The Woman Who Fell to Earth – Doctor Who’s New Dawn
The BBC threw a lot of promotion at this series opener. Social media, video interviews, sneak peeks, billboards, the tour of chat shows on both sides of the pond. It has been staggering to watch and it feels like the powers that be have finally put some love back into the show. As a result, there is a lot riding on this one.
Jodie Whittaker steps into the TARDIS, or more accurately, falls out of it. The hope is to bring back viewers who have fallen off, as well as enticing new ones. New Doctor, new writers, new show runner, new composer, new everything, it seems. A new dawn!
Time to Start Again
And it does feel like a breath of fresh air. Any show that has been running for eleven seasons is going to struggle to maintain its momentum. Even a show like Doctor Who, which is notorious for resetting itself every few years. This was the perfect opportunity to completely reinvent the show, give it a new vibe, a new look, and a new direction.
While the Steven Moffat era tended to be quite experimental, darting from one idea to the next with excitable glee, Chibnall has, it seems, gone back to basics. I think this was really the most logical choice. The show exists on a pendulum swing, with every series, Doctor, and writer responding to the one that went before. After a period of stability, it was time to go a little wild. And now, after some years of experimentation and challenges to the audience, it was time to bring things down to earth again.
Quite literally, it seems.
Chris Chibnall is at his best writing ensemble pieces, and has said as much in past interviews. A wide selection of characters and a big pool of concepts to play with, making his series something of a sandbox for writers to explore.
For this episode, we are given a taste of what’s to come with this new TARDIS team. Yasmin Khan, the ambitious police officer in training, Ryan Sinclair, the determined warehouse worker, and Graham, a chronically worried curmudgeon.
Each character brings a different dynamic and I foresee a lot of potential for stories and complications along the way. Ryan’s family troubles will no doubt be a big player not only as a plot point, but as a key component of his character. As is revealed, his father is a serial promise breaker, which may give rise to trust issues in Ryan going forward. He may also struggle to let Graham become a father figure, and their relationship will inevitably take some building and rebuilding.
Yas and her ambitious nature, her drive to be challenged, certainly could be something that puts her in the driving seat. Her drive along with the Doctor’s thirst for adventure could very easily lead down some brilliant roads and I expect the writers had a lot of fun with her. It will be interesting to see how someone trained in law enforcement deals with the Doctor’s historic disregard for the rules.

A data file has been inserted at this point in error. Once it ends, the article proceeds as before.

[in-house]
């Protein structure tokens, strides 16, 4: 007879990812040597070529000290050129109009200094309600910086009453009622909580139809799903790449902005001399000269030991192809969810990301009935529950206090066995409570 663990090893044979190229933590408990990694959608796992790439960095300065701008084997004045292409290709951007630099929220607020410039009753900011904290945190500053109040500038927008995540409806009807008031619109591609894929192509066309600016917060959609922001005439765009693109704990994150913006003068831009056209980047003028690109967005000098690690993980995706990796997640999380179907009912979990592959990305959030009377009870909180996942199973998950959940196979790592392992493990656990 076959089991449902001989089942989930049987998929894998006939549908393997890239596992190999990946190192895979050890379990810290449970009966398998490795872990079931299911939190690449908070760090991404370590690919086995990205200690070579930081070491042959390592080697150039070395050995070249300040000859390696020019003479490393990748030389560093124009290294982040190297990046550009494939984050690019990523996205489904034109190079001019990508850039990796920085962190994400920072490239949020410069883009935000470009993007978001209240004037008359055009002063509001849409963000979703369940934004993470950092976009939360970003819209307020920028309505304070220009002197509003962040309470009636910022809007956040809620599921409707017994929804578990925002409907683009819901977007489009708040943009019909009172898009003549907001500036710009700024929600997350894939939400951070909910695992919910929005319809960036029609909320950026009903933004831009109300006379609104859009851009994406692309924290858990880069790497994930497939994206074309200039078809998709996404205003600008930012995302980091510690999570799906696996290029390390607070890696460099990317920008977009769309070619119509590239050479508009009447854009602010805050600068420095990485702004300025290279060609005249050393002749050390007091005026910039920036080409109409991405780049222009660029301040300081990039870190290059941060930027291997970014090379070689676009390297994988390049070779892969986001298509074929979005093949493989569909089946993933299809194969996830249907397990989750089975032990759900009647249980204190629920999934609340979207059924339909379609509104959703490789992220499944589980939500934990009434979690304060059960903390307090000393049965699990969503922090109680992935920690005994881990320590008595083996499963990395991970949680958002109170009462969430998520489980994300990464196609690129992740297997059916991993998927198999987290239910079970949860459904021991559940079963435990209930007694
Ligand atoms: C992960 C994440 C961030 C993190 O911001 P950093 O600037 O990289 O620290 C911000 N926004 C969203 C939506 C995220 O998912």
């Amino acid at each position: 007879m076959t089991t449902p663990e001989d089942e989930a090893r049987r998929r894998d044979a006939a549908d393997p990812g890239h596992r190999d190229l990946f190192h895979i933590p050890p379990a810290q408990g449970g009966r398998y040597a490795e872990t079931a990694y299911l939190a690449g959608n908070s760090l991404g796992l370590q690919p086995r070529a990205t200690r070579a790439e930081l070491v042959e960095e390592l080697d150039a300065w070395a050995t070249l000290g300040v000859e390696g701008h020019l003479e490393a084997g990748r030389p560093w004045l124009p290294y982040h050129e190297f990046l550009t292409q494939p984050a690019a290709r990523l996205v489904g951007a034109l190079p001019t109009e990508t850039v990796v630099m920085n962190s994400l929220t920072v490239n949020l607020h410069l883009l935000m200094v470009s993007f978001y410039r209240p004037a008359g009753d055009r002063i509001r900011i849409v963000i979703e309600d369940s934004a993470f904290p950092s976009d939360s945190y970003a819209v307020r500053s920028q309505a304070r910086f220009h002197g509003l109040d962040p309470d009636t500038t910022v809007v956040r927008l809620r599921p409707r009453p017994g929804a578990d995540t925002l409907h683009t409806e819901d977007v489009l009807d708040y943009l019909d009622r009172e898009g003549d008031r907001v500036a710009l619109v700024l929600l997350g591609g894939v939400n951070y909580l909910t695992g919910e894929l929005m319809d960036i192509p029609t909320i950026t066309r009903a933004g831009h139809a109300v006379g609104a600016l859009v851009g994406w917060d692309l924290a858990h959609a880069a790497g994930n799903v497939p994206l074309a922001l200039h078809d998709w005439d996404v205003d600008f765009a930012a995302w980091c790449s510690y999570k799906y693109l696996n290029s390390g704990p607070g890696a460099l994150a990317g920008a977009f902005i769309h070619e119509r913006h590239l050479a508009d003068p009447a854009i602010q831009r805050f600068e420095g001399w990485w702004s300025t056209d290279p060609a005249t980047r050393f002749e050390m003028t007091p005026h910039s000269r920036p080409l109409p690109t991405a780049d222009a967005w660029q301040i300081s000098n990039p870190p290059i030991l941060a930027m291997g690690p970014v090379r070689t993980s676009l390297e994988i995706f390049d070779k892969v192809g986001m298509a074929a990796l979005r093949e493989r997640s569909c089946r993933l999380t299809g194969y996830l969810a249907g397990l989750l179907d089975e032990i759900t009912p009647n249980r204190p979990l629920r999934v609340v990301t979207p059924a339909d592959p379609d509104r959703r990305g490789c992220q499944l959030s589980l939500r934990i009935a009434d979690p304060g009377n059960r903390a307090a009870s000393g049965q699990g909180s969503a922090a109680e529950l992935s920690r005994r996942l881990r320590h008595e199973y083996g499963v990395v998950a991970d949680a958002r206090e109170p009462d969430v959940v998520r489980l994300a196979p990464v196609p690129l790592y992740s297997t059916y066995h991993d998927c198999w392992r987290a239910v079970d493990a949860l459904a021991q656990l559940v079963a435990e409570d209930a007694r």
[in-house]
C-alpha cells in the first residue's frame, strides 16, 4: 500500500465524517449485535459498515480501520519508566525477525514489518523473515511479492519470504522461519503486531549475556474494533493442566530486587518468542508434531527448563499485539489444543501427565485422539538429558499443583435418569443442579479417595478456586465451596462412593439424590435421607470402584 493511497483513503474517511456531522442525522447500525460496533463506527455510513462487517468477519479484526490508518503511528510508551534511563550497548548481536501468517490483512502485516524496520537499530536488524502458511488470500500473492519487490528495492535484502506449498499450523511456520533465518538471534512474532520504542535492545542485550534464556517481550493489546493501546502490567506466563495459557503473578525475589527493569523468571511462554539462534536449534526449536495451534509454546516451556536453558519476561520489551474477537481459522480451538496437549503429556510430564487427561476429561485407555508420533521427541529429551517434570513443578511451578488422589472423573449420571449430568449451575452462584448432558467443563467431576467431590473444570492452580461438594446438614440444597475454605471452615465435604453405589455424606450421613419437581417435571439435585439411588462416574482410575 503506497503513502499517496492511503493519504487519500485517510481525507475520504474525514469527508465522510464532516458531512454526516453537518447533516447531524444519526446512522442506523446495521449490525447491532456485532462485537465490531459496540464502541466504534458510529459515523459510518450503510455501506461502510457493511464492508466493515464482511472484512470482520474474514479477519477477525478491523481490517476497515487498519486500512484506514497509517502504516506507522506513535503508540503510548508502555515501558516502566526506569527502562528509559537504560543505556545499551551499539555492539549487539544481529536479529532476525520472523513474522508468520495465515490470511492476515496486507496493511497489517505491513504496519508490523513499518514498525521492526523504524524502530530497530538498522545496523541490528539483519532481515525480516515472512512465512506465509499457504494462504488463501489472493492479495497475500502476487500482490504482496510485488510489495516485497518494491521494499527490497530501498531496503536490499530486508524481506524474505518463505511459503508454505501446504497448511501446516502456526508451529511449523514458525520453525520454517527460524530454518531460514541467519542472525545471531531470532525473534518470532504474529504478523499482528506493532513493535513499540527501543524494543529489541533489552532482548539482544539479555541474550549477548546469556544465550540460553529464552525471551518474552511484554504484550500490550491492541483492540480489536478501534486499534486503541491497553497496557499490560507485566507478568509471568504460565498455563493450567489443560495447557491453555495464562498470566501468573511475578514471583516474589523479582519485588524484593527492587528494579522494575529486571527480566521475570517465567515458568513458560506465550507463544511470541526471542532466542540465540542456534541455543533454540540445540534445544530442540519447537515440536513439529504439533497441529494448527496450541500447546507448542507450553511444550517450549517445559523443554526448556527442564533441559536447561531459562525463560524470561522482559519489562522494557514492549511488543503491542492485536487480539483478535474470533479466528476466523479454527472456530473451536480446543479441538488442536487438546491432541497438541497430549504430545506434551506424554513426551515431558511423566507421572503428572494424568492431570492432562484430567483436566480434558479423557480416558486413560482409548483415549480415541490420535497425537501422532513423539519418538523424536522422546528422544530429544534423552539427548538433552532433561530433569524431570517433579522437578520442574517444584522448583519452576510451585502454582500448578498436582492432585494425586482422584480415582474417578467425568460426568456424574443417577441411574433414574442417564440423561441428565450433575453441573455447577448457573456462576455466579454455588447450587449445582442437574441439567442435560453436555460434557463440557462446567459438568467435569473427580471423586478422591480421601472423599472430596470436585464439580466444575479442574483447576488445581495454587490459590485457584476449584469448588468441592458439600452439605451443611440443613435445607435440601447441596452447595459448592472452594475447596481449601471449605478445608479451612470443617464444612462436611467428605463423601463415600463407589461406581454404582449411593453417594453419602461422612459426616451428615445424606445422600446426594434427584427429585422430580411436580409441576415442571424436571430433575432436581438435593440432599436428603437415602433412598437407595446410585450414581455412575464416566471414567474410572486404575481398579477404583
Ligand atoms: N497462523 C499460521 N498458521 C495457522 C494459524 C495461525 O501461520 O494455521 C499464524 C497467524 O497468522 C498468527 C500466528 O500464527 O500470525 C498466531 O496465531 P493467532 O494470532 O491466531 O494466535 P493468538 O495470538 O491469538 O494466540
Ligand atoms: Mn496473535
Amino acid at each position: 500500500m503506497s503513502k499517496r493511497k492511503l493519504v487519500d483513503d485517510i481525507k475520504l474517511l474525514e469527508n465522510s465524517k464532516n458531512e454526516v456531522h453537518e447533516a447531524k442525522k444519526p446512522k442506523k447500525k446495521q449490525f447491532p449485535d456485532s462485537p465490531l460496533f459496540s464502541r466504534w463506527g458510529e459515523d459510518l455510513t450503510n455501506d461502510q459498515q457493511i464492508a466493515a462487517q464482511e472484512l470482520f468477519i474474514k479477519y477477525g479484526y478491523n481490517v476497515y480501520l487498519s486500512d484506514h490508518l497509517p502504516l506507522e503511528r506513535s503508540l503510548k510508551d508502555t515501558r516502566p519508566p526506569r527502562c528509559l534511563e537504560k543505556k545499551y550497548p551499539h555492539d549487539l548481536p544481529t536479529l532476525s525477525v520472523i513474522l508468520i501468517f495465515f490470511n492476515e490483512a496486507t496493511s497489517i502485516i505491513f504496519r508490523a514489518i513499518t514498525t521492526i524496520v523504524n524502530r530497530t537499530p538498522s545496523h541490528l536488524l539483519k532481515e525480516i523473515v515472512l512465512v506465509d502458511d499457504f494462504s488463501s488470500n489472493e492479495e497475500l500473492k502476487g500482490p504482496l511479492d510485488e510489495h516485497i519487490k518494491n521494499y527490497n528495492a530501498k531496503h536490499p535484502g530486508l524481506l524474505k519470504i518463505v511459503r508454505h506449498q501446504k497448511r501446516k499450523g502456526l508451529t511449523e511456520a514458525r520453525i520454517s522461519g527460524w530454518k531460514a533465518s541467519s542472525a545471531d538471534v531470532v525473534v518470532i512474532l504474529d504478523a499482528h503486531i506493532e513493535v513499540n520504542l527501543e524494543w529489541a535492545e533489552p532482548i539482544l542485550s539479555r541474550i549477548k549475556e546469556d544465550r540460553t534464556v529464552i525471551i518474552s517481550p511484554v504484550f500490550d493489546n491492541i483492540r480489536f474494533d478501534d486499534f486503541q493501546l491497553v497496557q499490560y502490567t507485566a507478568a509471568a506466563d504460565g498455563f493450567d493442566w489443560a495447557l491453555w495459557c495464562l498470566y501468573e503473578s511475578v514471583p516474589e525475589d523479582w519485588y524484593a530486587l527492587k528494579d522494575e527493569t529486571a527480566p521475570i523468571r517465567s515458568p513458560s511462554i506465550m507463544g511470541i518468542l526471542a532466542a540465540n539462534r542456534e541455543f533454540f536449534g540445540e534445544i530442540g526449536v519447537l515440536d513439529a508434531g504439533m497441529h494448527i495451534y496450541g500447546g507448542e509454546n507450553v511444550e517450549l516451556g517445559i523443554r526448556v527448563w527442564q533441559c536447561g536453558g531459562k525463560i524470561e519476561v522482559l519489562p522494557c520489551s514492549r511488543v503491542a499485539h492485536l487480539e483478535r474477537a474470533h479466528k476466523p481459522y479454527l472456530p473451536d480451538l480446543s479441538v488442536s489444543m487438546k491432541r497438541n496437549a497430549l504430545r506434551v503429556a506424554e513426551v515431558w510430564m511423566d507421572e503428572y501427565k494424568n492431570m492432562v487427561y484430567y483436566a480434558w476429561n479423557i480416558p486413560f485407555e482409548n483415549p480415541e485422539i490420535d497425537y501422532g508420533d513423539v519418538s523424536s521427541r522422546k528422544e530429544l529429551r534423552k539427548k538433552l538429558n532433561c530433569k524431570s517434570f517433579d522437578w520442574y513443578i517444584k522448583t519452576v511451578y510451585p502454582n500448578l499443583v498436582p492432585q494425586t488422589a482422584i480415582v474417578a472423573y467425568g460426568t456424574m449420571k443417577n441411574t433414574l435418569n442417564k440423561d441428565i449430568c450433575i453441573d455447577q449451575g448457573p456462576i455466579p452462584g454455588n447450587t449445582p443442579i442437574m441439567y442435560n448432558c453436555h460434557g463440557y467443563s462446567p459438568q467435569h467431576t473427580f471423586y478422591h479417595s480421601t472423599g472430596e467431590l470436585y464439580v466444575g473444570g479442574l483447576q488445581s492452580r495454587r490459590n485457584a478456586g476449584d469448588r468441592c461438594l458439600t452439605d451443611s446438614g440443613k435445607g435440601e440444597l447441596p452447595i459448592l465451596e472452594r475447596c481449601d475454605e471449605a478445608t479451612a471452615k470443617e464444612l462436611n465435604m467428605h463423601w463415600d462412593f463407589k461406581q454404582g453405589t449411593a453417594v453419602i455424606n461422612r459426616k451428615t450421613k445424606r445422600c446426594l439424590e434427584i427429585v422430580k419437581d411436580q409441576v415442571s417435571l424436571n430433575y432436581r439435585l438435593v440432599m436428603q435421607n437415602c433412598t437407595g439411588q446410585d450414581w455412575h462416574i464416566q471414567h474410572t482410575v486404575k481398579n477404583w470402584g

Segun Akinola has taken over from Murray Gold and has delivered a score that is distinct from what many will be used to. For the most part, it is subtle, underplayed, and just nudges the mood of a scene in the right direction. While Murray Gold could stir the spirits with a rousing orchestral flare, Akinola prefers to have the music as a supporting piece, and it is to great affect.
The Doctor’s theme, which played as she finally worked out who she was, will no doubt make a return as she comes into her own throughout the series.
But the moment that really sold me was when the Doctor first fell through the ceiling of the train. We heard a few beats of the theme music, announcing her arrival. It certainly gave me a little leap of joy in that moment.
As for the theme tune arrangement, I liked it. Sampling Delia Derbyshire’s original while giving it a punchy new baseline. Again, it feels somewhat stripped back from the full orchestral bursts we’ve become so used to. Much like the vibe of the show, it felt very back to basics.
Jamie Childs has really taken advantage of the scenery around Sheffield and created a vast atmosphere. If you look through his catalogue of work, you will see that building and maintaining atmosphere is something he tries very hard to do.
The sweeping landscapes, the vibrant colours, and the darker shadows seemed to blend quite well. Though I would have liked more of the colours. Doctor Who has seemed a little dark and the colour palet has been dulled for some time. Given much of the promotional material, I had been hoping for some more colourful scenes.
Perhaps, this was deliberate, though. There are plenty of fans returning from the previous series, so this may be a nod to them, a holdover of something familiar. In amongst all the bigger changes to the format, giving us a dark and shadowy story out of the gate is something that rings familiar.
The Doctor is in
Jodie Whittaker slips into the role with ease. While it’s always difficult to judge a Doctor based on their first episode, she certainly brought the energy and quirkiness we’ve come to expect.
Bubbling and fizzing all the way through, she was also able to maintain gravity and always be the centre of attention.
“Can we turn the lights and siren on?”
Hearing her say ‘TARDIS’ for the first time put a smile on my face, and when she pulled together her new sonic screwdriver, it felt just right.
It remains to be seen how she does with the character going forward. The rest of the series will be the chance we finally get to know who this Doctor really is. I, for one, cannot wait to see how it turns out.
Let’s get a shift on!